Back when dinosaurs still roamed the earth, I found myself living in Baton Rouge, a couple hours north of New Orleans.
That’s where I bought my first adult bike from the local outlet of what was then the nation’s oldest continuously operated bike shop, thanks to a tax refund courtesy of a conservative president far too liberal for many of today’s conservative voters.
One of my favorite riding routes out into the Louisiana countryside required passing a ramshackle shack with the rusted hulk of a car in the front yard, and a massive Doberman on the front porch. An unleashed Doberman, I might add, who had no love of bike riders passing by on the road in front of his home.
Inevitably, the dog would sprint out of the yard, chasing me down the street snarling and snapping, and striving to bite anything he could get his teeth on.
I tried everything I could think of to defuse the situation, from pedaling furiously to outrun his snapping canines to squirting him with my water bottle, and tossing dog treats behind my bike.
At best, I only managed to distract him long enough to sprint away. And he’d be waiting right there on my way back.
That changed the moment I finally remembered a lesson learned growing up in a house full of dogs.
So one day, as the dog was bearing down on me, instead of running away, I pulled up short and stopped in front of him carefully placing my bike between us, just in case. And as he prepared to lunge at me, I shouted out a single word.
And to my everlasting surprise, he did.
The dog stopped on the spot and sat there in front of me, watching me intently and waiting for my next command.
So I said, as authoritatively as possible, “Go home!”
He did, sadly turning tail and slinking back to his own yard, apparently disappointed that I didn’t want to play anymore.
After that, I didn’t need to get off my bike any more; it was enough to shout “go home” as I rode by. Eventually, the dog didn’t even bother to chase me any more, accepting that it just wasn’t worth the effort.
That’s when it sank in through my sometimes dense brain matter that almost every dog know certain key commands. And they instinctively want to obey, even if they’ve never seen you before.
Since then, I’ve tried the same technique with countless other dogs. And it’s worked almost every time, almost without fail.
Some dogs are just incorrigible.
The key is to issue a command, not a request.
No matter how big or angry the dog may be, try not to show any fear. Then use your best drill sergeant voice to order it to sit or go home.
“Leave it” is also a popular command that works with a number of dogs these days, mine included; for some reason, “stop” doesn’t seem to work at all.
And not everyone can pull it off.
But if you can, it’s the most effective tool I know to stop a dog dead in its tracks.
He just doesn’t get it.
Yesterday, I linked to a letter written by Culver City Chamber of Commerce President Steve Rose, in which he criticized Metro’s “Every Lane is a Bike Lane” campaign, trotting out a number of the common fallacies typically employed by bike haters.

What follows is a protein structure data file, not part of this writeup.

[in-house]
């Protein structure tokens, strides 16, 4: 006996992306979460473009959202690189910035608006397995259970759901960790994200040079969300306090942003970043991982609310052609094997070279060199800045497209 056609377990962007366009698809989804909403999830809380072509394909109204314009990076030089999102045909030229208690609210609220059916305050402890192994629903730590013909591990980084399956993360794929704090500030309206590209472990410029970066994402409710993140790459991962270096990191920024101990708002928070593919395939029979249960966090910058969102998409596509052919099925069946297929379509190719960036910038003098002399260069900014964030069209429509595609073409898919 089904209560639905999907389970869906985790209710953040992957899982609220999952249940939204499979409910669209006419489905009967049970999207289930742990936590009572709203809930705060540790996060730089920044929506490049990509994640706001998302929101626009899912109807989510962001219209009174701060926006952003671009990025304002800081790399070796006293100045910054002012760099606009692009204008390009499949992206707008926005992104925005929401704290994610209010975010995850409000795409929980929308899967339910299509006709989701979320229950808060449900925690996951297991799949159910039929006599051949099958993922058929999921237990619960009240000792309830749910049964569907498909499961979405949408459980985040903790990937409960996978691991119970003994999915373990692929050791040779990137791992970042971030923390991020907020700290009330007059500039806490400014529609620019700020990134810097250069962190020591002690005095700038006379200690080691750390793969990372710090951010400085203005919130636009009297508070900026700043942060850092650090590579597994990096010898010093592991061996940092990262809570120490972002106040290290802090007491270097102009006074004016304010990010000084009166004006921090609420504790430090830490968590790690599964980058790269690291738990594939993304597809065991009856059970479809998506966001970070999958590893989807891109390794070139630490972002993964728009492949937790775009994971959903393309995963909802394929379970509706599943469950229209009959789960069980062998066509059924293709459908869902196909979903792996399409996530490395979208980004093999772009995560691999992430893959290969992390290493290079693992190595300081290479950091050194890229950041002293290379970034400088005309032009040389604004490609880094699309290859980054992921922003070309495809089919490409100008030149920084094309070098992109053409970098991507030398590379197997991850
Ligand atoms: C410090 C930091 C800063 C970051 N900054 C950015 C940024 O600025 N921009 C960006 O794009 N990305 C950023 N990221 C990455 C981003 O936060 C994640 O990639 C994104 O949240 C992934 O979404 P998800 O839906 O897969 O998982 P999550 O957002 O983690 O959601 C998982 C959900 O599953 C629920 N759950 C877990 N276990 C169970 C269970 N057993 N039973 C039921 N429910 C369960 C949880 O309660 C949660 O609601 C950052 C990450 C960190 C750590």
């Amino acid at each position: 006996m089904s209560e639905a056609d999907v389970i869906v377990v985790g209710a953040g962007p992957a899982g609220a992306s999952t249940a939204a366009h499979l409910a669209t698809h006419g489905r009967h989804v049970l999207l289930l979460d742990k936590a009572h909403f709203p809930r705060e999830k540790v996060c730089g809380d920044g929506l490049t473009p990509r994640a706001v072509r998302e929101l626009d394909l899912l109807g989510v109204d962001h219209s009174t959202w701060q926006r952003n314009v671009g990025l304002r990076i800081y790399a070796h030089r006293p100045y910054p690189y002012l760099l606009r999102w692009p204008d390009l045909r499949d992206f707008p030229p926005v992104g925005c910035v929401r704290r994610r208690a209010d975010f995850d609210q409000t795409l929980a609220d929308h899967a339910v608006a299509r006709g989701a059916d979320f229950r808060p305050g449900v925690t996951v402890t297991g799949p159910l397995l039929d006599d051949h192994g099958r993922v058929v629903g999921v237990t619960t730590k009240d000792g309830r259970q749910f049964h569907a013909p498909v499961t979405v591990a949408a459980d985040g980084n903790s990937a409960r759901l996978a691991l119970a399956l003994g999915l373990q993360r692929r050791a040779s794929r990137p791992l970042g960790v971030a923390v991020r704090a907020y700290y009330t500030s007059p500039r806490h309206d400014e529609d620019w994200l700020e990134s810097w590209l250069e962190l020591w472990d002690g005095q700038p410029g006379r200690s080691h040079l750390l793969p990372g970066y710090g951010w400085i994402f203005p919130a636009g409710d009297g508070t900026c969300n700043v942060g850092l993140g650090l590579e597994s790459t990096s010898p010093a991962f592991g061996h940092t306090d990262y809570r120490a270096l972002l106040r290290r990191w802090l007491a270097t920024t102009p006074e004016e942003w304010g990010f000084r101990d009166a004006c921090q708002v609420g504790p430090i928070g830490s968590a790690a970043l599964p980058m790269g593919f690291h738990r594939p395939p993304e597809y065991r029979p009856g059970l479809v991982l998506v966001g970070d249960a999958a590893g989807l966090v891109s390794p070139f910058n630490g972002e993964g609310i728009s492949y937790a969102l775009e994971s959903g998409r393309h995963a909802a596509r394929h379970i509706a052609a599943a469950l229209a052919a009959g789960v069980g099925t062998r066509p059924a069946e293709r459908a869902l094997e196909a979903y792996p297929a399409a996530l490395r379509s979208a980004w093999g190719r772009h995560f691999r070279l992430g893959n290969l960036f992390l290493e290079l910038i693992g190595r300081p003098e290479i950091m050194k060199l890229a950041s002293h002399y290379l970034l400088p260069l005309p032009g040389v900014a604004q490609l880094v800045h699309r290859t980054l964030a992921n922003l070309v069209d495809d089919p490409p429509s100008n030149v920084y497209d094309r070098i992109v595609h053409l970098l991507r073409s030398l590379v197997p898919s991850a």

Wednesday afternoon, he offered a non-apology, professing to have been misunderstood, and that his comments reflected his personal opinion and did not represent the Culver City Chamber of Commerce.
The problem is, he cites his position to give gravitas to his opinions. But in doing so, he links them to the organization he represents, whether he wants to or not.
If he doesn’t want his comments to reflect on the Chamber, all he has to do is drop the title and identify himself simply as a Culver City businessman.
But the moment he identifies himself as Chamber president, he inevitably links his comments to the Chamber of Commerce, despite any protestations to the contrary. And rightly or wrongly, makes it appear the Chamber shares his opinions.
As for those opinions, he is correct that cyclists are required to obey the same traffic regulations motorists are. The problem comes when he suggests it is up to us to use extra caution when we ride, once again placing responsibility on cyclists for the actions of those we share the roads with.
Because the key to bike safety isn’t obeying the law, using reflectors or wearing helmets. It’s not getting hit by cars.
And we’re only part of that equation.
So I’ll say it again.
Collisions are hard to have. If you drive safely and obey the law, and I ride safely and obey the law, it’s almost impossible to have a collision.
Yes, many riders could show more courtesy to others on the roads. But placing the responsibility for safety on those of us on two wheels is just blaming the victims, and ignores the dangers posed by those who are far more capable of causing serious injury or death.
He may be a responsible driver.
But responsible observer of the situation on our streets is another matter.
When he wants to follow up his letter with one calling on drivers to share the road, pass safely, signal their turns, check their mirrors, obey the speed limit, look for riders before opening doors, and give cyclists the same right-of-way they would any other vehicle, then, and only then, will his comments be worth taking seriously.
And not reflect negatively on the organization he claims to represent, but not speak for.
Finally, a 73-year old spree killer faces charges in Mesa AZ.
The woman driver fled the scene after hitting and killing a bike rider, only to blow through a red light and kill another motorist just six minutes later.